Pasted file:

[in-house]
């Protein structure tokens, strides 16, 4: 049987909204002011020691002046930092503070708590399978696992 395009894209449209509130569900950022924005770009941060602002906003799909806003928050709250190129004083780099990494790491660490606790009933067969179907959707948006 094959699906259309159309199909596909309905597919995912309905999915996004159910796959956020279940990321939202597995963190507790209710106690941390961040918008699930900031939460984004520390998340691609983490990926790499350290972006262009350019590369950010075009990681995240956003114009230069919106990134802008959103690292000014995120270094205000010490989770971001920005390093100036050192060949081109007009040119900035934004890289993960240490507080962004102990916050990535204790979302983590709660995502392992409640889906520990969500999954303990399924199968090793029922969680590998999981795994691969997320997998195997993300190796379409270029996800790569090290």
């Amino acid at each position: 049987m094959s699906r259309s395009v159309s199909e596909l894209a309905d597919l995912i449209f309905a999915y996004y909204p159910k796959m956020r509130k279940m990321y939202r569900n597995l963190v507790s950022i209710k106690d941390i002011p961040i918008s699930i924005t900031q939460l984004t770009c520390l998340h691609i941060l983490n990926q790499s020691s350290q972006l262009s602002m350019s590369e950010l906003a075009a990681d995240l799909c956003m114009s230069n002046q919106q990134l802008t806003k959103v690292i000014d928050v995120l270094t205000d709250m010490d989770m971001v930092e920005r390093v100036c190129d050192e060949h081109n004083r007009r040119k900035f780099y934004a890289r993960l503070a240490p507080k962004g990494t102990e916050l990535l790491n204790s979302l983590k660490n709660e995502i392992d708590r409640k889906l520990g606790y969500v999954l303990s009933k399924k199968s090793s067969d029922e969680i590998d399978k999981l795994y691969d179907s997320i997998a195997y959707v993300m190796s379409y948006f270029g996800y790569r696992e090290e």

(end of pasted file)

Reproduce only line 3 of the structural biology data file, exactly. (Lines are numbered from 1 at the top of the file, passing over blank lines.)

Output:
């Amino acid at each position: 049987m094959s699906r259309s395009v159309s199909e596909l894209a309905d597919l995912i449209f309905a999915y996004y909204p159910k796959m956020r509130k279940m990321y939202r569900n597995l963190v507790s950022i209710k106690d941390i002011p961040i918008s699930i924005t900031q939460l984004t770009c520390l998340h691609i941060l983490n990926q790499s020691s350290q972006l262009s602002m350019s590369e950010l906003a075009a990681d995240l799909c956003m114009s230069n002046q919106q990134l802008t806003k959103v690292i000014d928050v995120l270094t205000d709250m010490d989770m971001v930092e920005r390093v100036c190129d050192e060949h081109n004083r007009r040119k900035f780099y934004a890289r993960l503070a240490p507080k962004g990494t102990e916050l990535l790491n204790s979302l983590k660490n709660e995502i392992d708590r409640k889906l520990g606790y969500v999954l303990s009933k399924k199968s090793s067969d029922e969680i590998d399978k999981l795994y691969d179907s997320i997998a195997y959707v993300m190796s379409y948006f270029g996800y790569r696992e090290e």